Some further research indicated there was a wide selection available for purchase, but that quality varies greatly between manufactures and the products they produce. The storage box is to be placed on the side of an old logging road about 80 feet from the garage, so there is always the danger it might be hit or side swiped by a passing vehicle, rare as that might be. Low and moveable shines in this case. I would rather have to deal with moving it back than rebuilding and gasoline saturated ground from spilled containers.
In my case the container was placed under a tree that will provide cooling shade in the summer. This meant the box needed to withstand a small to medium sized limb falling on it. Plus it needed to be big enough inside to hold eight five gallon containers of fuel side by side with some room to spare. After much research and study, including expanding my budget by a few dollars to accommodate my final choice, I finally settled upon the Lifetime Extra Large Deck Box.
While it was not the cheapest it was well reviewed, was sturdier that other similarly priced boxes because it was constructed with a double wall system and was lockable with a stout top that utilized a quality hinge/spring system. This allowed the top to open wider than 90 degrees so it remained open, and springs to prevent it from slamming shut when my hands were full handling the fuel containers.
Since I intended to increase my fuel storage capacity I also needed to purchase additional five gallon containers. Needless to say I was shocked by how expensive they were. One could easily drop $30 or more on one five gallon container at the local hardware or supply store. However I found four Midwest brand five gallon gas containers for under $70 on Amazon with free shipping if you are a Prime member. This brought the unit price down to around $17 plus tax, a very reasonable price.
Regardless of the brand or size you ultimately acquire, ignore the temptation to use anything other than the red approved gasoline ‘cans’. That same conversation with the fireman informed me of how many homeowner accidents were caused by idiots putting fuel in unlabeled containers (including large glass bottles) and then either they, or someone else, didn’t realized there was gasoline in it and disaster followed.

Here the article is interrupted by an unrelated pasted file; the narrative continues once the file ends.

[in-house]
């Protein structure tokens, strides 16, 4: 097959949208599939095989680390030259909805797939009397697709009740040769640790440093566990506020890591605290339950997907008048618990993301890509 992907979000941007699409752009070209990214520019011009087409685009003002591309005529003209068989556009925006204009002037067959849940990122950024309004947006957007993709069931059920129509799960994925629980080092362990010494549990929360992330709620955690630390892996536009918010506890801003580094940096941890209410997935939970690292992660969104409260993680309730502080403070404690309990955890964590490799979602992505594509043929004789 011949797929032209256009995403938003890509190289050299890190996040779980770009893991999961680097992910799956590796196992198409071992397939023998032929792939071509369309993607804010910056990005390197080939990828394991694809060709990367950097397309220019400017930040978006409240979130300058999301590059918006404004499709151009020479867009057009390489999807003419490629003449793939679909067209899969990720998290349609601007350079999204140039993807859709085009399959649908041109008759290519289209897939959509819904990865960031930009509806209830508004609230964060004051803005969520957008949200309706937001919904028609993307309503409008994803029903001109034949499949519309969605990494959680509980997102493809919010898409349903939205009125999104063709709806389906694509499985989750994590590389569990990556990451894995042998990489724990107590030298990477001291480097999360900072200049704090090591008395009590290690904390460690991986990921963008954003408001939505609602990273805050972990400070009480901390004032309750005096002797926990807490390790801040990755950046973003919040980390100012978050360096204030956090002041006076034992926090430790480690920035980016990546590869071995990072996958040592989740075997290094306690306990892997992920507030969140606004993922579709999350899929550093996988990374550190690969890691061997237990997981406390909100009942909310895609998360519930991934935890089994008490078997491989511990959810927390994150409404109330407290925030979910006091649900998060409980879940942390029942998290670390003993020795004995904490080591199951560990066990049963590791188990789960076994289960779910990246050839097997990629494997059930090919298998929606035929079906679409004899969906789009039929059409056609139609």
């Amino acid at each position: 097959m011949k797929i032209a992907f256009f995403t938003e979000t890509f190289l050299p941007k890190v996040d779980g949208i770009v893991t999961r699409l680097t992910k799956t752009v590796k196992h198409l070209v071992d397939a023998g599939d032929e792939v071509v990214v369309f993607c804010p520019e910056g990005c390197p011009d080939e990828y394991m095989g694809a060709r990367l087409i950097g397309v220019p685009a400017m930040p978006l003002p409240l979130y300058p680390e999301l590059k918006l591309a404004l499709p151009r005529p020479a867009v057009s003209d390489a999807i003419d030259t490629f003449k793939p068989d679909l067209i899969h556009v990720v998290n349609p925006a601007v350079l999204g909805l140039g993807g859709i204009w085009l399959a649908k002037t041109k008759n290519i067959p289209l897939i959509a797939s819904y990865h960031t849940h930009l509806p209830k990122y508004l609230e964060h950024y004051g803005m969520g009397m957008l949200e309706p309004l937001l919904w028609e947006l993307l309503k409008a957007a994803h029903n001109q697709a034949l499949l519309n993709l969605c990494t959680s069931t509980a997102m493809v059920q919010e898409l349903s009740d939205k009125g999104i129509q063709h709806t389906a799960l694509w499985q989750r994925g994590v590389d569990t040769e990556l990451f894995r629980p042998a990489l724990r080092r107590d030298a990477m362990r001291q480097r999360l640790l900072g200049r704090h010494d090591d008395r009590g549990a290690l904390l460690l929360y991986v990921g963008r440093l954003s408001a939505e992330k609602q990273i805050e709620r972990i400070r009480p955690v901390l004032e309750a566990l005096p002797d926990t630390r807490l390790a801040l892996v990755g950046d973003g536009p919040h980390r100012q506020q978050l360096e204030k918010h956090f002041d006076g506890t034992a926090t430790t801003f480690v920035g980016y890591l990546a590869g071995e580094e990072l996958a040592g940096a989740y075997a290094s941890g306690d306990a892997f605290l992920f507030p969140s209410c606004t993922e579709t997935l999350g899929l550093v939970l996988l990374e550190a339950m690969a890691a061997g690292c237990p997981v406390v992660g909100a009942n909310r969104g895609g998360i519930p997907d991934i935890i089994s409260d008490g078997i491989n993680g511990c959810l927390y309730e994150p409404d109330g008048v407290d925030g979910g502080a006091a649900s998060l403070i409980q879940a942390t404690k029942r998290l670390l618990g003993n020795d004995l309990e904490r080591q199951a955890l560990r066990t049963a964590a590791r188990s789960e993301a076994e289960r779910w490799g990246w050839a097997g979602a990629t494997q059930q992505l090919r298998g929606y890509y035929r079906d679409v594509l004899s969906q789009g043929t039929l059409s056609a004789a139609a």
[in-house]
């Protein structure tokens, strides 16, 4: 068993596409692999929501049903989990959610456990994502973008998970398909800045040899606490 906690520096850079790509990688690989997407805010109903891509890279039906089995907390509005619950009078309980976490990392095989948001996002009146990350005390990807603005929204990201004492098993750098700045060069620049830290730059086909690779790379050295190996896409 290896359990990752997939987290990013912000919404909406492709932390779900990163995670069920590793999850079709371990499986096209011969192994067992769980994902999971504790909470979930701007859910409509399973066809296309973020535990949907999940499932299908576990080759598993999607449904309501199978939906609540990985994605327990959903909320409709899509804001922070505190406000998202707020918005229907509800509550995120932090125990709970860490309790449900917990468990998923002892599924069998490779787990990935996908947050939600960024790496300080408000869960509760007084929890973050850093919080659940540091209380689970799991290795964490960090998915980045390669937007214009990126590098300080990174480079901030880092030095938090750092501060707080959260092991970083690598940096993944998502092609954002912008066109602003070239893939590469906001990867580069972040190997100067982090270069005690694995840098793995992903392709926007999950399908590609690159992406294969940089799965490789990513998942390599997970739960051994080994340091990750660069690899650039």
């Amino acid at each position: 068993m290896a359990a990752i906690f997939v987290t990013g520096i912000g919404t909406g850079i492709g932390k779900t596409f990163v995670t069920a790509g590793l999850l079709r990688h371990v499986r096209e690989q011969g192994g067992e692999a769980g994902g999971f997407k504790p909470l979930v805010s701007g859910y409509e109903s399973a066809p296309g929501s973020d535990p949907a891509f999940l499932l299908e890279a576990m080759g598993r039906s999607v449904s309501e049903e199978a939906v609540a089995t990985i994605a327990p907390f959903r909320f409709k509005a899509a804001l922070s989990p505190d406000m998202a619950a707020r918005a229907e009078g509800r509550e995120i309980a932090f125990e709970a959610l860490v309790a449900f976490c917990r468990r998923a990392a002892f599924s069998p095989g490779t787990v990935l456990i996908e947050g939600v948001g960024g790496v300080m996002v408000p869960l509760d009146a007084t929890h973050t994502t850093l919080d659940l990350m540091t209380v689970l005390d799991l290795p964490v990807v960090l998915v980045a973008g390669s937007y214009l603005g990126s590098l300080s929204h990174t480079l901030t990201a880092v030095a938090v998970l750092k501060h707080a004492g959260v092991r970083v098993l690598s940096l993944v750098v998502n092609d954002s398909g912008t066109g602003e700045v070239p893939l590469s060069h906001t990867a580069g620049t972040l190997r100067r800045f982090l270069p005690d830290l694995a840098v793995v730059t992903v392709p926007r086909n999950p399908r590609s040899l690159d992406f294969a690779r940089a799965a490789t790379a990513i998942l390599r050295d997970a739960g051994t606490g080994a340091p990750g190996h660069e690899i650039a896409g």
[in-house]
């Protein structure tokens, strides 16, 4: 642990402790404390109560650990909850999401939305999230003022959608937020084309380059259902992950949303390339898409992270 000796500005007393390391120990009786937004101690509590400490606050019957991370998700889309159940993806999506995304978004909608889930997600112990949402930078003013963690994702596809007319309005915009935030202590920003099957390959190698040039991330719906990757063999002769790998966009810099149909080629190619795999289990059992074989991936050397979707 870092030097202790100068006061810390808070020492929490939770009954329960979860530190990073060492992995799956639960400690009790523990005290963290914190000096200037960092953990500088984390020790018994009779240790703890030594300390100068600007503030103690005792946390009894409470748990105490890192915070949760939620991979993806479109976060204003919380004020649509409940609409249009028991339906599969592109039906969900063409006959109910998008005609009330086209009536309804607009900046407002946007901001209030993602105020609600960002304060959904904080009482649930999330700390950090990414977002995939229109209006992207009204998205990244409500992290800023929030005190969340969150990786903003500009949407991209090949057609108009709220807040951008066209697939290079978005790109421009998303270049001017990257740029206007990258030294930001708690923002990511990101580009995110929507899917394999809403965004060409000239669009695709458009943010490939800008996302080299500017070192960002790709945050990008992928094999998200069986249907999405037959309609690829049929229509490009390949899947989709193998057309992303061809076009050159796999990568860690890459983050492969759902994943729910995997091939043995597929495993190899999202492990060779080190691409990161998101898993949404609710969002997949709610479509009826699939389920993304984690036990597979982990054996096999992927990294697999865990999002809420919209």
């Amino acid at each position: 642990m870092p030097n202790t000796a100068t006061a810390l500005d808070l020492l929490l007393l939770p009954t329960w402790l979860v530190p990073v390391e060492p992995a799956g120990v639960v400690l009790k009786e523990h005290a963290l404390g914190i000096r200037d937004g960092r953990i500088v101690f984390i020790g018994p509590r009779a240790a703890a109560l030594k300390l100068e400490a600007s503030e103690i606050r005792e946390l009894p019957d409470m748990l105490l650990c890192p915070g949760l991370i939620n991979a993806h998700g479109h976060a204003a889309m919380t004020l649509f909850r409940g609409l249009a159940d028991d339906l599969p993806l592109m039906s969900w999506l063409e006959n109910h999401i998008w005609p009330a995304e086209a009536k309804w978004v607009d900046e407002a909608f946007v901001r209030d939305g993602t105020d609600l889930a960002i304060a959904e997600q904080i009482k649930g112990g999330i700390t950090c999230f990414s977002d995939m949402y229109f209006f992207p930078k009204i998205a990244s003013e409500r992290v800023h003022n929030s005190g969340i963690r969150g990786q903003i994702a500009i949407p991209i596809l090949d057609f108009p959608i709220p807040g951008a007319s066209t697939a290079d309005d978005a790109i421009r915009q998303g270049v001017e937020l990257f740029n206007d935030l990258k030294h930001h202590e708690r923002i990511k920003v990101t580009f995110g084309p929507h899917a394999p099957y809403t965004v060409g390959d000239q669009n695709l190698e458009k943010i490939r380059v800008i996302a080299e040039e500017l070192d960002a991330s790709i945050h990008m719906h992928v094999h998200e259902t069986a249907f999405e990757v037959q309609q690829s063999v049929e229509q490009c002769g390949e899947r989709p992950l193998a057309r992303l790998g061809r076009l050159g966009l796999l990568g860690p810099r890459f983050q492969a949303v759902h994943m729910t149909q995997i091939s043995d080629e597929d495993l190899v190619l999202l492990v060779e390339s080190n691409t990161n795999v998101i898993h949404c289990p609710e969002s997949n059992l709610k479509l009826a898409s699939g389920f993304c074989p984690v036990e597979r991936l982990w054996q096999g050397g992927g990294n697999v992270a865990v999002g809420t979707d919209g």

Anyone who has not purchased a fuel container in the last five years will be shocked with the Rube Goldberg contraptions that pass for spouts these days. Once again California leads the nation in regulatory standards (CARB) and these new ‘no spill’ spouts are nearly unusable. I already own a few ‘Midwest’ cans as well as several by two other manufactures. Midwest does a decent job with the spout and the container itself is top quality. Whatever you do, make sure you understand the dimensions of your gas cans when filled before selecting the ‘deck box’ or other solution you come up with. After all, the fuel containers must be able to fit inside the storage box and after the fact is not the time to discover they don’t.
The only unknown I haven’t dealt with yet regarding using the deck box for gasoline storage is if fuel vapors will build up inside the box, particularly during the hotter days of summer. Since I installed mine during the cooler weather of the fall I have not crossed that bridge yet. I shall monitor the situation and if needed I can cut some vents into the sides of the box. While that might compromise to some degree my desire for water tightness I do not wish to create new problems with my ‘solution’.
I always make sure all spouts are tight and functioning properly and I replace those which are not. It is better to be safe than sorry. I can’t tell you how many times I have watched a person fill a container at the gas station and see rags, socks, paper towels and so on stuffed into the spout or the container itself to plug it. Talk about Molotov cocktails.
In addition, for safety reasons I do not store the one or two five gallon containers (nor the cans of gas/oil mix for the chainsaws and trimmers) I am actively using to fuel my equipment in the long term storage ‘deck box’. Those cans remain in my garage or other outbuilding. Since there is nearly always a little spillage during use (despite the ‘no spill’ spouts) I have no intention of putting a half empty can with spilled gas on the outside and around the spout back into the storage box.